Every year I make a point of attending at least one of the many sessions offered at the Vancouver International Readers' and Writers' Festival. Despite the rains, I headed into the city and was well-rewarded for my efforts with a stimulating session featuring several interesting writers.
But looking back, a much more important part of the day was a side trip I took to the core of the Downtown East Side. I went to the First United Church, the place where U.S. war resister Rodney Watson has taken sanctuary in hopes of not being deported and likely imprisoned in America.
We spoke for a little while, and he confirmed that when he'd joined the U.S. military, it had been with the understanding that he'd serve as a cook. When that turned out to not be the case -- and when they tried to extend his contract and send him for a second tour of duty to Iraq, he deserted and came to Vancouver.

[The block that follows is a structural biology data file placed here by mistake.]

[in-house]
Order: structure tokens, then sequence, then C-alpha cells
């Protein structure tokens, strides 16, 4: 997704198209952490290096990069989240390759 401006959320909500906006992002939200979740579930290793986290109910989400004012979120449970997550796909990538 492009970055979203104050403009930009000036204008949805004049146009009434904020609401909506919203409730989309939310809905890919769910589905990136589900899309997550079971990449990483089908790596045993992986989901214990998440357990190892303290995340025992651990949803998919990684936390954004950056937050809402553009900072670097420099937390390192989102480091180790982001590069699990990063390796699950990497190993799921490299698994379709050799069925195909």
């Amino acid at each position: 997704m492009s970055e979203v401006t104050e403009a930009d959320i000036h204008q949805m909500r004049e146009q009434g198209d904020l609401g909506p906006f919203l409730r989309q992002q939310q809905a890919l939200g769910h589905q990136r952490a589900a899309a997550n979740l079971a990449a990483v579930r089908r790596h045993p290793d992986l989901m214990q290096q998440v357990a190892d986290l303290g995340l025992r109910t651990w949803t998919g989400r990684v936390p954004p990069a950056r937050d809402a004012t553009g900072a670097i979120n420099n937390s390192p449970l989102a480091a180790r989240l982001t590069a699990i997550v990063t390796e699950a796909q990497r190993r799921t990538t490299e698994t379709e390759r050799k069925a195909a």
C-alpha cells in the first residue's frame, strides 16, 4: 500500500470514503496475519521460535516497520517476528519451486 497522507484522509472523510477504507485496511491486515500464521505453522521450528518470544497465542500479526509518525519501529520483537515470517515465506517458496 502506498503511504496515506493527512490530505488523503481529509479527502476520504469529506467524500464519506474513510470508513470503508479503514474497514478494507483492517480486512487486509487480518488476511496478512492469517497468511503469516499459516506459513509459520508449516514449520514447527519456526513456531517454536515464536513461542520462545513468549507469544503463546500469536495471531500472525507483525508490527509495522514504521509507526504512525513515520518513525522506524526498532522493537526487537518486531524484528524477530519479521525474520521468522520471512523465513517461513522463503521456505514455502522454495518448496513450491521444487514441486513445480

I've written to our government before, recommending compassion for war resisters. My local MP, to give him credit, has at least replied -- but with legalese gobbledygoop as excuses -- despite the fact that the very Parliament (of which he's a member) has passed two previous motions suggesting that war resisters once again (as in Vietnam days) be permitted entry. Currently, there is a private member's bill even more specific to this issue.
There's a twist to all of this -- one that only dawned on me as I was getting off the bus near the church. Today is the anniversary of my receiving my own Canadian citizenship. Heck, they let me stay, and the fact of that made me feel both embarrassed and ashamed about Rodney's predicament.
I'm very glad I got to spend a bit of time with Rodney -- particularly on such a significant day. I had tears in my eyes when he hugged me. He was awaiting a call from Ron Kovic, the Vietnam vet who wrote Born on the 4th of July. All I can hope is that Kovic will have some good ideas to help Rodney Watson and the rest of the war resisters be heard.